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The Student News Site of Gannon University since 1947

THE GANNON KNIGHT

The Student News Site of Gannon University since 1947

THE GANNON KNIGHT

Black History Month: A month-long observance of Black greatness

Black History Month graphic
NBC Washington
Black History Month graphic

February 2,2024/12a

Black History Month graphic (NBC Washington)

The month of February is known as Black History Month in the US. During this month, the nation observes the remarkable history of the extraordinary Black men and women who contributed to the development of the nation as we know it today.

The month of February is a time for Black Americans and others to celebrate and recognize the achievements of their ancestors and to give a spotlight to the many prominent Black figures who were pioneers in numerous industries that are not normally celebrated otherwise.

Every year Black History Month is assigned a theme. This year (2024) the theme is “African Americans and the Arts” according to The Oklahoman. Previous themes have been, Black Resistance (2023), Black Health and Wellness (2022), The Black Family, (2021), African Americans and the Vote (2020), and Black Migrations (2019) to name a few.

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Today, we have the privilege to celebrate Black History for the entire month of February, but when the celebration first started it was only one week. In 1924 Harvard-trained, American historian and author, Carter G. Woodson, later nicknamed “the father of Black history” wanted to designate a specific time to research and educate the community about the achievements and accomplishments of Black Americans, according to NPR.

Woodson believed young Black Americans were not adequately taught about their heritage in this country and believed that Black history was something that should be studied and taught more extensively in the average school curriculum.

With the goal of education in mind, Woodson would partner with his fraternity Omega Psi Phi, to create the Association for the Study of Negro Life and History (ASNLH), according to History.com. The ASNLH, now known as the Association for the Study of African American Life and History (ASALH), would promote “Negro History Week” to be observed the second week of February within public schools and some other educational organizations.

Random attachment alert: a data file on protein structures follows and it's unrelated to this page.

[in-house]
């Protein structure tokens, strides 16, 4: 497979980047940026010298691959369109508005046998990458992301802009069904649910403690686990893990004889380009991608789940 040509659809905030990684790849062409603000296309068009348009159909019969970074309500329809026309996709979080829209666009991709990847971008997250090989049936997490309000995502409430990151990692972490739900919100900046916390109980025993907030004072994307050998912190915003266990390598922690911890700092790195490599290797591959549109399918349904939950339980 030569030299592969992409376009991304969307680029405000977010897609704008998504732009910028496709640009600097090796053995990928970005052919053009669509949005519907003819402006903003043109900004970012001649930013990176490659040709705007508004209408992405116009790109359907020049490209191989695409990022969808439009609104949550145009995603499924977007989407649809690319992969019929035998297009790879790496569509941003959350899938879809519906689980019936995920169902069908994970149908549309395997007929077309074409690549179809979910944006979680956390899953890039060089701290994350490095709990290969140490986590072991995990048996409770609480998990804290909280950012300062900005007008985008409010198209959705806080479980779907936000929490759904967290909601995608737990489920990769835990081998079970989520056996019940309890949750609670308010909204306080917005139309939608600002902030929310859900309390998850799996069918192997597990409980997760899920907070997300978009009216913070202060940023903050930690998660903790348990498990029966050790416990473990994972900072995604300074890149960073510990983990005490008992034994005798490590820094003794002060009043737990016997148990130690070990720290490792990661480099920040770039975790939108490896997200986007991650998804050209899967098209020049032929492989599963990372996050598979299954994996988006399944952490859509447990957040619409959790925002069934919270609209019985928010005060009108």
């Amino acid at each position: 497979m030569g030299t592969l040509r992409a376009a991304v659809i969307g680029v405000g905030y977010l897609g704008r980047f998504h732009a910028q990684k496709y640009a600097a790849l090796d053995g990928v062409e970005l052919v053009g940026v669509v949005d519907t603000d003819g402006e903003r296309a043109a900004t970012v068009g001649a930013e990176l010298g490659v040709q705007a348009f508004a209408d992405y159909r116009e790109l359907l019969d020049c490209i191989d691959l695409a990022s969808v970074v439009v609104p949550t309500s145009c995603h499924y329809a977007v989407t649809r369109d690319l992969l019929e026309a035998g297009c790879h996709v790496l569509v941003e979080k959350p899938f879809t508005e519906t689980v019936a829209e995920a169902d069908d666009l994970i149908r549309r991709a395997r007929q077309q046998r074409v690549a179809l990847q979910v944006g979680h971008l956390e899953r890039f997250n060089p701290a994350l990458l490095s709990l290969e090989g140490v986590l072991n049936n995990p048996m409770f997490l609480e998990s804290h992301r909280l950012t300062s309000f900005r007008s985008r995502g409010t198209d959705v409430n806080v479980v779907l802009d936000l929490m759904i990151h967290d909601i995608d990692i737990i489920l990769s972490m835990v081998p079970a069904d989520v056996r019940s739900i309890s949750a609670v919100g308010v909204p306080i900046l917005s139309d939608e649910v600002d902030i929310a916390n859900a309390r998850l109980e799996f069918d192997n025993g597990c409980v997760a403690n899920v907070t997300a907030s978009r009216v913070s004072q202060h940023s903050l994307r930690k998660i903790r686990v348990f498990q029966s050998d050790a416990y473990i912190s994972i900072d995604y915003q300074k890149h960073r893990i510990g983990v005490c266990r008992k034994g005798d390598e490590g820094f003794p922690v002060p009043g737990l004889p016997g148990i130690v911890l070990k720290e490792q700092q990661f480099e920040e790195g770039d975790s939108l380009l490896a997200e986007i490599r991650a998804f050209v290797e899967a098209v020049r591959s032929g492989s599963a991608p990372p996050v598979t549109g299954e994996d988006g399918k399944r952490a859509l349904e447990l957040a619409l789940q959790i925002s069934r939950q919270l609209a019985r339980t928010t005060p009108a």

As word spread and racial tension in the country pressed on, many more schools and education groups would adopt the concept of Negro History Week. Around the 1940s the incentive to extent Negro History Week was already brewing.

It was not until 1976 when the ASALH would openly start to advertise Black History Month, which would be observed institutionally during the entire month of February. The month was first recognized by the government that same year by President Gerald Ford who encouraged the public to acknowledge the achievements of their Black counterparts and to properly accredit the accomplishments of the Black Americans.

So, why the month of February? This month was not picked at random. Woodson chose the month of February as the month to observe Black history for two reasons. First, the birthday of the 16th President of the United States, Abraham Lincoln, is on February 12. This is significant because during Lincoln’s presidency he issued the Emancipation Proclamation, which declared that “all free persons held as slaves” in the rebellious south “are, and henceforth shall be free,” according to National Archives. Second, Black History Month is held in February because, African American abolitionist, author, and orator, Frederick Douglas marked February 14 as his birthday.

Both Douglas and Lincoln were central figures in Black history, and they have been celebrated for their efforts and contributions to Black history and civil rights in the US. For these reasons Woodson believed that February was the appropriate month to observe this history.

Today, Black History Month is one of the nation’s oldest organized celebrations of history. Other countries around the world including the United Kingdom and Canada have established their own forms of Black History Month, also observed in February.

Many historians and observers believe that Black history is not something that should only be celebrated in February, and even Woodson agreed. The impact of Black Americans over the course of the history of the United States and the rest of the world is felt regularly. Being aware of the amazing triumphs that specifically Black Americans have made in areas such as music, business, literature, technology, fashion, language, and the arts is something that the world should celebrate all-year-round.

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